An ex-administrator at Temple University’s business school has agreed to cooperate in the prosecution of its former dean, who is facing federal charges tied to an alleged scheme to inflate the school’s position in national rankings.
Marjorie O’Neil — who as the school’s onetime finance manager prepared the data sent for the rankings each year — pleaded guilty Tuesday to conspiracy charges, admitting that she aided dean Moshe Porat in falsifying the submissions that propelled the Fox School of Business to the top of the national lists.
The plea agreement requires O’Neil to testify against Porat should he take his case to trial — a decision sure to put added legal pressure on the onetime dean as he faces charges that could send him to prison for up to 25 years.
Porat was ousted from his position as a result of the fraud in 2018 and indicted last month on conspiracy and wire-fraud charges. He has denied the allegations, vowing to take his case to trial while attempting to shift blame to subordinates, including O’Neil.
But as O’Neil, 68, stood in court Tuesday fielding questions from U.S. District Judge Gerald J. Pappert, her often one-word answers put Porat at the center of the deception. Asked before by the judge how she was feeling before she began, O’Neil replied: “Just nervous.”
Prosecutors say Porat, O’Neil, and a former statistics professor, Isaac Gottlieb, managed to reverse-engineer the criteria that U.S. News & World Report used to evaluate schools for their influential annual rankings.
And with that information, O’Neil admitted Tuesday, the trio launched a campaign that rocketed Fox’s online MBA program up the list from No. 28 in 2013 to No. 1 within two years — a position it would hold for the next four.
The breakthrough in their alleged plot came in 2013 when O’Neil traveled to Washington to complain to U.S. News representatives about a ranking the school believed to be unfair.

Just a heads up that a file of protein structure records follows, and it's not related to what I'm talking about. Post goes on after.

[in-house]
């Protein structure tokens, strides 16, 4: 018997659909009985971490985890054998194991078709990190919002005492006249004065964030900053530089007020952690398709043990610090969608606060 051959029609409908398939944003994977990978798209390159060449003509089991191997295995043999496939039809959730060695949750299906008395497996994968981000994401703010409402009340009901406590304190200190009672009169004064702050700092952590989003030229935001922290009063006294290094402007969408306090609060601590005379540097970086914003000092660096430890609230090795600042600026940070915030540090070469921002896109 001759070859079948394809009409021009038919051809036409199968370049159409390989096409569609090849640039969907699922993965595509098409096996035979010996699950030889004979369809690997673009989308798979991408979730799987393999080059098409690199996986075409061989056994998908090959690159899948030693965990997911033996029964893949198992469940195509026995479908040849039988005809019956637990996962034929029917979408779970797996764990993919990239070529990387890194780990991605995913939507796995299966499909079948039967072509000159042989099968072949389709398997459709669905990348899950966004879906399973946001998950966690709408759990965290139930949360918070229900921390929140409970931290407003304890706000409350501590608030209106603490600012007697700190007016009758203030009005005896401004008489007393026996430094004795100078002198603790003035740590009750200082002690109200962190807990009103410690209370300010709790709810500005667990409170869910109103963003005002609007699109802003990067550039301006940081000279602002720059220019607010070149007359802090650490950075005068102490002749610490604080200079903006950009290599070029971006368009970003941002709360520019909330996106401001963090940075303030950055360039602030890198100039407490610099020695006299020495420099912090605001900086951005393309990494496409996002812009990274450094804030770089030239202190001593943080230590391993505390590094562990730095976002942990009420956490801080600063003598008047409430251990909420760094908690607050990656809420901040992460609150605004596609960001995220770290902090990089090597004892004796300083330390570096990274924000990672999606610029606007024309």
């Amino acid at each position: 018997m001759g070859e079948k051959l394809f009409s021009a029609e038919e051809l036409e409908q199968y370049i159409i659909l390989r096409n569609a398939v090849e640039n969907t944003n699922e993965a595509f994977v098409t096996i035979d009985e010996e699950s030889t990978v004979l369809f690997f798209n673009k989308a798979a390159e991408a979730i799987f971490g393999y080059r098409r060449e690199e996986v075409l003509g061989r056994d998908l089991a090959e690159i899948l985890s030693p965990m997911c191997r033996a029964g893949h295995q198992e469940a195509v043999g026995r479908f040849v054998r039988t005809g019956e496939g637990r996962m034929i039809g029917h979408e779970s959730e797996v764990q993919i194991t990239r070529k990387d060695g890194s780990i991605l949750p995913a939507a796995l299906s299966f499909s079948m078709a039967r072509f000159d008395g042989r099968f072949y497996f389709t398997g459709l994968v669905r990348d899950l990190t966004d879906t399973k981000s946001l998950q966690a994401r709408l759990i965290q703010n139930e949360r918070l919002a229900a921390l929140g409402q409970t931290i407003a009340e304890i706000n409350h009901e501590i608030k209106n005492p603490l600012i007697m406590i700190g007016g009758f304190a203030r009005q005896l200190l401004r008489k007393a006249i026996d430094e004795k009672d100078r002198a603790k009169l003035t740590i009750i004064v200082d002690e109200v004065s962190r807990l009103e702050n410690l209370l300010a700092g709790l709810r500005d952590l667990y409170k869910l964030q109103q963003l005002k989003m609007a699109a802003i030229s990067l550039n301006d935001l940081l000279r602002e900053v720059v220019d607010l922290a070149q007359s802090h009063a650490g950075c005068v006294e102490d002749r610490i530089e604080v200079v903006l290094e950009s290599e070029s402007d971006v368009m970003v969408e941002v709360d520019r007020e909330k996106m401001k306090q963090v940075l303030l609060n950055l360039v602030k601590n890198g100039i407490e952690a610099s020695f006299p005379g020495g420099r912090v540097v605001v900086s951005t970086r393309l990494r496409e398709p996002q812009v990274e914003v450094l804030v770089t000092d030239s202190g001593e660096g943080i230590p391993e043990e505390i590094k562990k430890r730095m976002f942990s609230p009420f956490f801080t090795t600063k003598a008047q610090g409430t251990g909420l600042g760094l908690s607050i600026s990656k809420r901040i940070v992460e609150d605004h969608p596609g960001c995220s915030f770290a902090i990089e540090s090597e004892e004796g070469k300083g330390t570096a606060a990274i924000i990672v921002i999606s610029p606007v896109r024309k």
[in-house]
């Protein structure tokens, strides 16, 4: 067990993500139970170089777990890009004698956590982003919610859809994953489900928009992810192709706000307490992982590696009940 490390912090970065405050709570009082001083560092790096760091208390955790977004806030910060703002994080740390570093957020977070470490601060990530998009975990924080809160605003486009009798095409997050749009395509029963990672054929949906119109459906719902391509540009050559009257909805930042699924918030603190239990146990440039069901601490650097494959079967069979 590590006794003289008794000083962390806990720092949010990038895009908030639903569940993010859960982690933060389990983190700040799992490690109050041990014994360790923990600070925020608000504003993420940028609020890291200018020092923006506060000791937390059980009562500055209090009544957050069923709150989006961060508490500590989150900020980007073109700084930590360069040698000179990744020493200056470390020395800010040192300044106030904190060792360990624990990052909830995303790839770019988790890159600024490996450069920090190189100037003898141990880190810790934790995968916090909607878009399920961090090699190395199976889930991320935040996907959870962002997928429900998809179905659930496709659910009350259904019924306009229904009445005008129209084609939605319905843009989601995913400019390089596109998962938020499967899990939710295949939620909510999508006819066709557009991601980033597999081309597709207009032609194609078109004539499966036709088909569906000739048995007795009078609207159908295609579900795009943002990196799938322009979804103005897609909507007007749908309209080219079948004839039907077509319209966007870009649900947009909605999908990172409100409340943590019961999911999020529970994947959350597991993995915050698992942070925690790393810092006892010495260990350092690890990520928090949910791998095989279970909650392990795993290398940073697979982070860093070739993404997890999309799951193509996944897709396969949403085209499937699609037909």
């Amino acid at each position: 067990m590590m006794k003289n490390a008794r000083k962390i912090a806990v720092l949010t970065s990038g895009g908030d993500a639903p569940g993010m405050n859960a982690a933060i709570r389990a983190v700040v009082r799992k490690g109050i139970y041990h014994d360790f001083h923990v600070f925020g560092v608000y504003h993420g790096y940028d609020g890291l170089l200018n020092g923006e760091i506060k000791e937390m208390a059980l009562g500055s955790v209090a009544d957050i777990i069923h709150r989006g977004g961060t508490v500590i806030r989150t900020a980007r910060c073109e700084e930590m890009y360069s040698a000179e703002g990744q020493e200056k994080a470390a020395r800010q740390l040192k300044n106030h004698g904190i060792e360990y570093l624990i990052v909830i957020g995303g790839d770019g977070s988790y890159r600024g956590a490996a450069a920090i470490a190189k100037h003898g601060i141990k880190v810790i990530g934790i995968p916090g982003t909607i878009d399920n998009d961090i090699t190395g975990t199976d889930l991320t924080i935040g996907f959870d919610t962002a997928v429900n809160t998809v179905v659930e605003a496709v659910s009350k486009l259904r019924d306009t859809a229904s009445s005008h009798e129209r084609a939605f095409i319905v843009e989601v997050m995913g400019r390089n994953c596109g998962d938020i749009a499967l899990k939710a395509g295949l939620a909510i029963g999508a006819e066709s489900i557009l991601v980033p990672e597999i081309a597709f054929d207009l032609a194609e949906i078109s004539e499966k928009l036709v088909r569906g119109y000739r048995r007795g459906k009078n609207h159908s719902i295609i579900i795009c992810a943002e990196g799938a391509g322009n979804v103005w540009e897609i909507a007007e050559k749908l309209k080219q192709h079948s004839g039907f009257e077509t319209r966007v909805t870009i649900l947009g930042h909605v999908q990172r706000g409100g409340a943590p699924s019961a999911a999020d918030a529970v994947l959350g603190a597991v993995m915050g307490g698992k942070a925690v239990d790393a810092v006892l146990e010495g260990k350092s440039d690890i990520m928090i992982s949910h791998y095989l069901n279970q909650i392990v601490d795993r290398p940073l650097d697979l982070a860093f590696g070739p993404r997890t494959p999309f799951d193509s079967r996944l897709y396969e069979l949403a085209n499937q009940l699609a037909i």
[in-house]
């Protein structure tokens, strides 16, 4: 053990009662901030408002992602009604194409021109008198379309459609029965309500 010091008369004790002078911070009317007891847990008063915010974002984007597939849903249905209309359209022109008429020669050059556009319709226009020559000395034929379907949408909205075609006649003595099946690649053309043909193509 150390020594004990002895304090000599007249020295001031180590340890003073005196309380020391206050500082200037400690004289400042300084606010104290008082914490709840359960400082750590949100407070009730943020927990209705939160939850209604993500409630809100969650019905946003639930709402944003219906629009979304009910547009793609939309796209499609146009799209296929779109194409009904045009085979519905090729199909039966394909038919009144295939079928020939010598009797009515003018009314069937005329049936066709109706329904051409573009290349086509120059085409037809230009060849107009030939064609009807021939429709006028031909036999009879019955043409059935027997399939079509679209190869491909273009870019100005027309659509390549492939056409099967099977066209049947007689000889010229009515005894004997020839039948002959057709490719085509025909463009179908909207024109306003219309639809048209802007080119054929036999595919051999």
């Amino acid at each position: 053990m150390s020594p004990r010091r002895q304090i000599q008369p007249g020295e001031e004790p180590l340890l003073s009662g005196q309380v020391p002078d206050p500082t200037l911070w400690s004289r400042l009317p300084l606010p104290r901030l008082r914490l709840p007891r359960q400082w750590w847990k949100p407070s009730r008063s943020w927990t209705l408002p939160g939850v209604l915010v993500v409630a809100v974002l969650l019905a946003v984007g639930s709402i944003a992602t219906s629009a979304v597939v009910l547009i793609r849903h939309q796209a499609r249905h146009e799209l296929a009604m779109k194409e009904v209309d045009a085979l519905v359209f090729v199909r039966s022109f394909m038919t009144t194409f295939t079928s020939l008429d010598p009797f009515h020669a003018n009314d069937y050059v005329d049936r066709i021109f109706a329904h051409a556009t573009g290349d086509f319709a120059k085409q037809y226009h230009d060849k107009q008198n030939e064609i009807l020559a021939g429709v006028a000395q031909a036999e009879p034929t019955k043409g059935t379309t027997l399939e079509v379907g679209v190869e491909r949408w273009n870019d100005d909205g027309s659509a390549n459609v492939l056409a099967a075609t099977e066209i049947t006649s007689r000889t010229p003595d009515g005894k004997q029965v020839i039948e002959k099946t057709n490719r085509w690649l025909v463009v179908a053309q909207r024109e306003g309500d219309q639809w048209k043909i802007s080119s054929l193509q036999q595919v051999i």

Though the magazine refused to change Temple’s position on the list, O’Neil gleaned something potentially more valuable from the meeting: an admission from the magazine’s staff that they did not audit information schools sent them.
By the following year, O’Neil acknowledged, Fox was routinely misreporting how selective it was in admitting students to its online and part-time MBA programs, the number of incoming students who had taken an entrance exam, and how much professional experience they had before enrolling in the school’s graduate programs.
Those lies propelled Temple’s online MBA program to No. 1 on the list and helped to more than double enrollment for both the online and part-time MBA programs, generating millions in tuition payments.
When others inside the school questioned the rankings, O’Neil said, she, Porat, and Gottlieb took steps to cover it up, including lying to an outside law firm brought in to investigate the scandal.
Temple’s acknowledgment of the fraud in 2018 has drawn lawsuits from former students who argue it has devalued their degrees, cost the university hundreds of thousands of dollars in legal settlements with state and federal monitors, and prompted a university-wide reevaluation of its rankings submissions.
As a result of her guilty plea, O’Neil could face up to five years in prison but will likely receive far less due to her cooperation.
Porat is scheduled for trial July 6.
Gottlieb, who was also charged, is expected to plead guilty to conspiracy charges on Thursday. But he has not agreed to testify against Porat, his lawyer Michael J. Engle said.